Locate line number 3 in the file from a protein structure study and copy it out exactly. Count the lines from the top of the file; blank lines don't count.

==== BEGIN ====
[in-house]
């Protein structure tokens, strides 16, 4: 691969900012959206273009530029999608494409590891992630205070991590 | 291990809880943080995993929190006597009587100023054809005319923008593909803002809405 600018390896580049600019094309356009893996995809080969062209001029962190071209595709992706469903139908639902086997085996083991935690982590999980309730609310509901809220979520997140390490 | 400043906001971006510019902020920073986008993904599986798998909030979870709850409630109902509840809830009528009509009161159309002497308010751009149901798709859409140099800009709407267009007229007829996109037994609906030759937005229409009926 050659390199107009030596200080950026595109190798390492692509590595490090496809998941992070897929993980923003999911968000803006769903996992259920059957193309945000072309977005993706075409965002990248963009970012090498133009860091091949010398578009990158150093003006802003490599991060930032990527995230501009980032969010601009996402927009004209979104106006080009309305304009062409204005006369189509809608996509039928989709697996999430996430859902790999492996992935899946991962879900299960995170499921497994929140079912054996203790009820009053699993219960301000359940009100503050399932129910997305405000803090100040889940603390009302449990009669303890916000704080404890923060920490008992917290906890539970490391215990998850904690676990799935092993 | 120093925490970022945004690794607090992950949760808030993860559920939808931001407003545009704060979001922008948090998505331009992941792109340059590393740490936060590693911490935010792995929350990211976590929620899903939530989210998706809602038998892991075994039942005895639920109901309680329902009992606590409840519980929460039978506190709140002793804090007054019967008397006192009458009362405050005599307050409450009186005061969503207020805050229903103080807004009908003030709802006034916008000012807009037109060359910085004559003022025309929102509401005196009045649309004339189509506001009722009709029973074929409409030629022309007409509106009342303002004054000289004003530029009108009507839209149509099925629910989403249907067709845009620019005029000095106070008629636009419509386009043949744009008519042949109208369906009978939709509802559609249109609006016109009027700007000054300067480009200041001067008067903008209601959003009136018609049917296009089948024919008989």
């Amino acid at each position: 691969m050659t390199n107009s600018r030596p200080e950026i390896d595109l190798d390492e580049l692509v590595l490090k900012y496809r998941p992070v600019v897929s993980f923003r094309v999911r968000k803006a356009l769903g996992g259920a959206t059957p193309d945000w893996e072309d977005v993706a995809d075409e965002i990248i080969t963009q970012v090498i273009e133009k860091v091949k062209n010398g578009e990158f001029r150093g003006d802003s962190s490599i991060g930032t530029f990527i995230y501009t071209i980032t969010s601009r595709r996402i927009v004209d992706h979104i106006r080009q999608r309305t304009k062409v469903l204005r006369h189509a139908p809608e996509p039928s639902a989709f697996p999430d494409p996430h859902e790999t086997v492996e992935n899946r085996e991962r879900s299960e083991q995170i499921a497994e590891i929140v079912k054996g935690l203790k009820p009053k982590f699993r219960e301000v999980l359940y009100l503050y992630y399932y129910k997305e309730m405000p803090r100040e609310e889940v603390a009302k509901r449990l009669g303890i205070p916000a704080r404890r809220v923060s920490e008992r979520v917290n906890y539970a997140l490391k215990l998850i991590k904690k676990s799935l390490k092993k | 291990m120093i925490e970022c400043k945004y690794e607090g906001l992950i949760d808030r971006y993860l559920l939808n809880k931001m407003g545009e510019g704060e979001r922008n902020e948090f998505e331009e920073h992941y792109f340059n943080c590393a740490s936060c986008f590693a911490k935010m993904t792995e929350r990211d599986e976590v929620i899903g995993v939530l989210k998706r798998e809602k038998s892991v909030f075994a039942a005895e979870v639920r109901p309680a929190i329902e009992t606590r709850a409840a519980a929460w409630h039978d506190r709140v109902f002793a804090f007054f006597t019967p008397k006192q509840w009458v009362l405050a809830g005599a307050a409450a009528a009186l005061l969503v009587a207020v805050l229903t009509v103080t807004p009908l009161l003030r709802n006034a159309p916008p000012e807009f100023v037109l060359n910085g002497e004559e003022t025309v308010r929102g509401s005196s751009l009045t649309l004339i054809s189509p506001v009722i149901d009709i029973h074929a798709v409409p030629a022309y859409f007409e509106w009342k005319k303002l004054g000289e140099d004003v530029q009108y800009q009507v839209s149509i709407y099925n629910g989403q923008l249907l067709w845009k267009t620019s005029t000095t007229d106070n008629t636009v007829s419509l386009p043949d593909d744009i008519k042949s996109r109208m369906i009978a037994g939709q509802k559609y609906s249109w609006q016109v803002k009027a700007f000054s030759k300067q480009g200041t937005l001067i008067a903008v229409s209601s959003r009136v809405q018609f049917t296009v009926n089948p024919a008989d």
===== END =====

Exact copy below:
């Amino acid at each position: 691969m050659t390199n107009s600018r030596p200080e950026i390896d595109l190798d390492e580049l692509v590595l490090k900012y496809r998941p992070v600019v897929s993980f923003r094309v999911r968000k803006a356009l769903g996992g259920a959206t059957p193309d945000w893996e072309d977005v993706a995809d075409e965002i990248i080969t963009q970012v090498i273009e133009k860091v091949k062209n010398g578009e990158f001029r150093g003006d802003s962190s490599i991060g930032t530029f990527i995230y501009t071209i980032t969010s601009r595709r996402i927009v004209d992706h979104i106006r080009q999608r309305t304009k062409v469903l204005r006369h189509a139908p809608e996509p039928s639902a989709f697996p999430d494409p996430h859902e790999t086997v492996e992935n899946r085996e991962r879900s299960e083991q995170i499921a497994e590891i929140v079912k054996g935690l203790k009820p009053k982590f699993r219960e301000v999980l359940y009100l503050y992630y399932y129910k997305e309730m405000p803090r100040e609310e889940v603390a009302k509901r449990l009669g303890i205070p916000a704080r404890r809220v923060s920490e008992r979520v917290n906890y539970a997140l490391k215990l998850i991590k904690k676990s799935l390490k092993k | 291990m120093i925490e970022c400043k945004y690794e607090g906001l992950i949760d808030r971006y993860l559920l939808n809880k931001m407003g545009e510019g704060e979001r922008n902020e948090f998505e331009e920073h992941y792109f340059n943080c590393a740490s936060c986008f590693a911490k935010m993904t792995e929350r990211d599986e976590v929620i899903g995993v939530l989210k998706r798998e809602k038998s892991v909030f075994a039942a005895e979870v639920r109901p309680a929190i329902e009992t606590r709850a409840a519980a929460w409630h039978d506190r709140v109902f002793a804090f007054f006597t019967p008397k006192q509840w009458v009362l405050a809830g005599a307050a409450a009528a009186l005061l969503v009587a207020v805050l229903t009509v103080t807004p009908l009161l003030r709802n006034a159309p916008p000012e807009f100023v037109l060359n910085g002497e004559e003022t025309v308010r929102g509401s005196s751009l009045t649309l004339i054809s189509p506001v009722i149901d009709i029973h074929a798709v409409p030629a022309y859409f007409e509106w009342k005319k303002l004054g000289e140099d004003v530029q009108y800009q009507v839209s149509i709407y099925n629910g989403q923008l249907l067709w845009k267009t620019s005029t000095t007229d106070n008629t636009v007829s419509l386009p043949d593909d744009i008519k042949s996109r109208m369906i009978a037994g939709q509802k559609y609906s249109w609006q016109v803002k009027a700007f000054s030759k300067q480009g200041t937005l001067i008067a903008v229409s209601s959003r009136v809405q018609f049917t296009v009926n089948p024919a008989d």